Category: Week 8

Week 8 – Activity 8: An OER course

Activity 8: An OER course

Timing: 8 hours


Imagine you are constructing a course in digital skills for an identified group of learners (e.g. undergraduates, new employees, teachers, mature learners, military personnel, etc.). It is a short, online course aimed at providing these learners with a set of resources for developing ‘digital skills’. It runs for five weeks, with a different subject each week, accounting for about six hours study per week.

  • Devise a broad outline of the topics to be covered every week. Don’t deliberate too much on this; it should be a coherent set of topics but you don’t actually have to deliver it.
  • Now see how much of your desired content could be accommodated by using OER repositories. Search the following repositories and make a quick evaluation for each week of your course of the type of content that is available.
  • Create a table similar to the one below for your evaluation. In the final column judge whether the resources are good, medium or bad in terms of suiting your needs.
Week Topic Resources Suitability (G/M/B)

Alternatively, you can input your evaluation into the form below.


Target: High school teachers learning basic digital skills. With the aim of them passing on this knowledge to students.


Week Topic Resources Suitability (G/M/B)
1 MS Office:

Basic overview of MS Office tools applicable to teachers: Word and PowerPoint.

How to do basic Word formatting and PDF export:


Useful for an overview of content taught during the week. However far to general and non-detailed to provide quality learning on it’s own.

For teachers: Medium:

Full course, which is arranged in a section-by-section layout allowing for easy navigation. No worksheets or activities. Based on MS Office 2000.

Word: Good:

Extensive overview of many word functions laid out in a categorized manner, allowing for the selection of specific parts of the course.

Introduction Word course on business letter composition: Medium:

Introduction courses to creating a business letter. Students could learn multiple functions of word through this process. however, it could take longer than 6 weeks so segments will need to be chosen.

Overview of the basics of Powerpoint: Good

Broad overview of the features. Useful for introduction. Includes a look into speaker notes.

2 Online searching:

Using keywords; doing research.

Keyword choice: Good:

Video providing a basic overview of how to search using Google. Focusing on keyword choice.

Doing research: Bad (for this purpose):

For younger learners it is beneficial. Child-like layout, teaching concepts that adults could learn in a more succinct manner.

More on searching skills: Bad (for this purpose):

For younger learners it is beneficial. It also includes explanations around what is the WWW, which could contextualize the information in a clearer manner. Child-like layout, teaching concepts that adults could learn in a more succinct manner.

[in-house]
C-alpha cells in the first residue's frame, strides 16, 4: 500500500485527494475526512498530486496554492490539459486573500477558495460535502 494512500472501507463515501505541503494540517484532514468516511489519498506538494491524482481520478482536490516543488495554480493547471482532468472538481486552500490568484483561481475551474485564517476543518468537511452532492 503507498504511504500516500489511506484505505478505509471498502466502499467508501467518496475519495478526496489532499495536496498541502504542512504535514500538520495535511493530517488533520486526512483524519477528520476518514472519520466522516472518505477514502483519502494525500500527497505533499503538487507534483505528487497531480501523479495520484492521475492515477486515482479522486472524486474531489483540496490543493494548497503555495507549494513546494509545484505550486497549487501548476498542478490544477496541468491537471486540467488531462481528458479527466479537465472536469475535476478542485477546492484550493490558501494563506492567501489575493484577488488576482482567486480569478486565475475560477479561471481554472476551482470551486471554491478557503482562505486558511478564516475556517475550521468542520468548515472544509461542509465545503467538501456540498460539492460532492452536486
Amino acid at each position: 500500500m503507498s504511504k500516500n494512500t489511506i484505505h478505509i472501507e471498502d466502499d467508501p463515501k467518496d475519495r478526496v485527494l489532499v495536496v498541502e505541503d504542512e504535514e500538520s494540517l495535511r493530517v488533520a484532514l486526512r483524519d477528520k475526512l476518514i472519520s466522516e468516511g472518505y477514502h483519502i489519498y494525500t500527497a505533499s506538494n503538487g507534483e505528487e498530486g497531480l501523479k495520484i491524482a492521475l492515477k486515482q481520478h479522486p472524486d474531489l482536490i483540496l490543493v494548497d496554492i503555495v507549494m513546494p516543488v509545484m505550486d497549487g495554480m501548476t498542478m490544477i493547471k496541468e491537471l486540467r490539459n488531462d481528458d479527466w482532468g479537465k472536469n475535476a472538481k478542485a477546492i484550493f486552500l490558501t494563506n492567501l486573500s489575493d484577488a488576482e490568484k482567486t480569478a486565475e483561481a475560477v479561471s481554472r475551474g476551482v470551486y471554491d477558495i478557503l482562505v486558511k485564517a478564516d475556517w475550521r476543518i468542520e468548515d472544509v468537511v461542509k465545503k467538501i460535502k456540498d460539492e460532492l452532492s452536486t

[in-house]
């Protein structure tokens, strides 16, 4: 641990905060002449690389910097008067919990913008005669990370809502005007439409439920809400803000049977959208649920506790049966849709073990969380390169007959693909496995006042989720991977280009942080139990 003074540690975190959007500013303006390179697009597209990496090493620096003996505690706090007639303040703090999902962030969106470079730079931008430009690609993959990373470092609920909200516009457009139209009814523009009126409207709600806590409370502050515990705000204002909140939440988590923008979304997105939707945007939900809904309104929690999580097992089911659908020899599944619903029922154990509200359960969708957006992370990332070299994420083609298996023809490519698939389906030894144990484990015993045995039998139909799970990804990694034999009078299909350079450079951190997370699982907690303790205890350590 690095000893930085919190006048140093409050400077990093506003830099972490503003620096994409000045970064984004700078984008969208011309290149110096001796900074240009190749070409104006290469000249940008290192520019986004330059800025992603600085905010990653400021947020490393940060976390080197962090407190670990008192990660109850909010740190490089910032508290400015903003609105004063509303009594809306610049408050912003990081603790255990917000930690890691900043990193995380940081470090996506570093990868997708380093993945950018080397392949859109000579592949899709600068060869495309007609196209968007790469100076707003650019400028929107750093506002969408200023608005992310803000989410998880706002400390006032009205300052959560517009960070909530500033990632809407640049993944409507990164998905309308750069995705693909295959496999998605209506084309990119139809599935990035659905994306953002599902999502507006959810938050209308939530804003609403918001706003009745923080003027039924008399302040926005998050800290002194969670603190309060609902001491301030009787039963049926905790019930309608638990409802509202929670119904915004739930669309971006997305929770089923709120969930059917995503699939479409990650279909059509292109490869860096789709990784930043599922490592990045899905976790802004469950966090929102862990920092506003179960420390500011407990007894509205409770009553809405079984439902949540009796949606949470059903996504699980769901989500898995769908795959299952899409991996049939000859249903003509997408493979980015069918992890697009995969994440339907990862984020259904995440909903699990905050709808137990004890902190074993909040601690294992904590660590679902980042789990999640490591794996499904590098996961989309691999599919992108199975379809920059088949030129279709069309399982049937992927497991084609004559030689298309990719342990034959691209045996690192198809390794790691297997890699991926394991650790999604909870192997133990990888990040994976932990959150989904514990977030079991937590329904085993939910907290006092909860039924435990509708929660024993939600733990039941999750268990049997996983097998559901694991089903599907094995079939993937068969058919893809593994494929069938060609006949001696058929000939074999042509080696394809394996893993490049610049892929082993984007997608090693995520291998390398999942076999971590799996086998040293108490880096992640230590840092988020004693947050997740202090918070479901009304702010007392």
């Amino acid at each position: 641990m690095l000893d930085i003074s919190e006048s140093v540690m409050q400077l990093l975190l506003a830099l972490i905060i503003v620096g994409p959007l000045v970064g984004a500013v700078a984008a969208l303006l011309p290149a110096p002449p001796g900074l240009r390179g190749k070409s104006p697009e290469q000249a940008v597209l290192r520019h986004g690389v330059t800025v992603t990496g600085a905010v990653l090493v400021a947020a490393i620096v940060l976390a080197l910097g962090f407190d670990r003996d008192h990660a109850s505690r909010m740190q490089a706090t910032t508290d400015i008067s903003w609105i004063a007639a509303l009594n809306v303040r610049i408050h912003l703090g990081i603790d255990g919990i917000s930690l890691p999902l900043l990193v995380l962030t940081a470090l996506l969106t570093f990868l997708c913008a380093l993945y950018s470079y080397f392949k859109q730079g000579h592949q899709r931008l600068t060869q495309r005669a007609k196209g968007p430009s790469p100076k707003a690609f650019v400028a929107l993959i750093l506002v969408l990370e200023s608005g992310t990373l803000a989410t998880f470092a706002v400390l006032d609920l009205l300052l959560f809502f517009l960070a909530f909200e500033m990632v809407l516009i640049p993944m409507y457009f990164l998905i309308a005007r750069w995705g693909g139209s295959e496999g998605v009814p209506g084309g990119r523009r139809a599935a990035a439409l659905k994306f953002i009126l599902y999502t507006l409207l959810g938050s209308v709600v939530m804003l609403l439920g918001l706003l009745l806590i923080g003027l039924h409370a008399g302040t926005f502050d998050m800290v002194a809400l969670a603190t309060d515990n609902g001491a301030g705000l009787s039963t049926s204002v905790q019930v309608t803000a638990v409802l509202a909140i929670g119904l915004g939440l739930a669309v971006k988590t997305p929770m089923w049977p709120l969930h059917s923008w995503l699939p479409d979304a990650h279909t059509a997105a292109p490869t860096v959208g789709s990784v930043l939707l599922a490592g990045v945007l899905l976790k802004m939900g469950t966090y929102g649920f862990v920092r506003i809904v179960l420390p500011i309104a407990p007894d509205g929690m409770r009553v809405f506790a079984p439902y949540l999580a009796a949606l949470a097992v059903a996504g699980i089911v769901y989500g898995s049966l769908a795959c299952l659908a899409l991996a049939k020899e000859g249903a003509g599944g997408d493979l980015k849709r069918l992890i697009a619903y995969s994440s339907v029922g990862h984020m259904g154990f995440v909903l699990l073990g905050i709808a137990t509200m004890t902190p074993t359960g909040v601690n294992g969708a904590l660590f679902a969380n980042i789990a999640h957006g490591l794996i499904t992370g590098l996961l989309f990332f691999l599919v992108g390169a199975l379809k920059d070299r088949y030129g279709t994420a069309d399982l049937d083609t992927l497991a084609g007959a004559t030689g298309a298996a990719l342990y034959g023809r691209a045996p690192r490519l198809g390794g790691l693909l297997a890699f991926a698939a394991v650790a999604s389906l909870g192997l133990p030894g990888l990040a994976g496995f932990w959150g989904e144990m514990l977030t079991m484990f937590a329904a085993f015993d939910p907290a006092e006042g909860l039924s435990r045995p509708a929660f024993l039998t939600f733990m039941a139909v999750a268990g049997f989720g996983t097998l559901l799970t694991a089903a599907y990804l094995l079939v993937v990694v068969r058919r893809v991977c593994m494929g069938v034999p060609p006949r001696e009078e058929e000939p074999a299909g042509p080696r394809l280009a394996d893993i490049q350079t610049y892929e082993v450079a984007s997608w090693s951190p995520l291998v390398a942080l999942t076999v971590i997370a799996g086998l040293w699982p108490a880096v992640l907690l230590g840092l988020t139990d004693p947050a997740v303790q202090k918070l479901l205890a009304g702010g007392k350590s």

3 Using blogging for learning:

Learning the basics and how it can enhance cross-disciplinary learning.

Integrating tech to enhance liberal learning: Medium:

Journal article, which would be good for students to read, but given the course length is not so much applicable.

Blog basics: Bad:

An advertising like blog post, encouraging people towards monetization. Not applicable.

4 Avoiding Plagiarism:

What is plagiarism and learning to cite.

Citation: Medium:

Will require some modification, but can be used as a tool to provide more details on specifics of citation.

Introduction: Medium:

Can be used as this week’s introduction. Provides an overview of the key areas of citation.

Citation basics: Medium:

Could be used after the above. Also a video, but more comprehensive.

Plagiarism: Good:

A video and ‘cheat sheet’ combined to provide useful tips and things to look out for when citing, as to avoid plagiarism.

5 Research Skills (authenticity of materials) Evaluating resources: Good:

Multiple videos looking at various aspects of research skills, from web pages, to blogs, to explaining what search engines won’t find.


I was particularly impressed with the variety of resources provided by Merlot. The user evaluation and details provided add a level of authenticity or trust into the results. I would imagine going forward that one of the better ways to deal with OER quality and search is through user tagging and rating. OpenStax resources were even more impressive in their quality and thus showing the potential of OER. Unfortunately due to the specifics I chose in my course outline I couldn’t find any of their materials to incorporate at this stage.



Week 8 – Activity 7: Exploring OER issues

Timing: 5 hours

Last week you created a list of three priorities you determined for open education. This activity builds on that work, but is based on further research in the area of OER.

  • Read this JISC report on OER or the OER Research Hub evidence report.
  • Based on your reading, write a blog post of around 500 words, setting out what you perceive as the three key issues in OER, and how these are being addressed.For instance, if you feel that accreditation of informal learning is a key issue then you should state why this is significant and link to some of the ways it is being addressed; for example through Mozilla badges or the Peer 2 Peer University.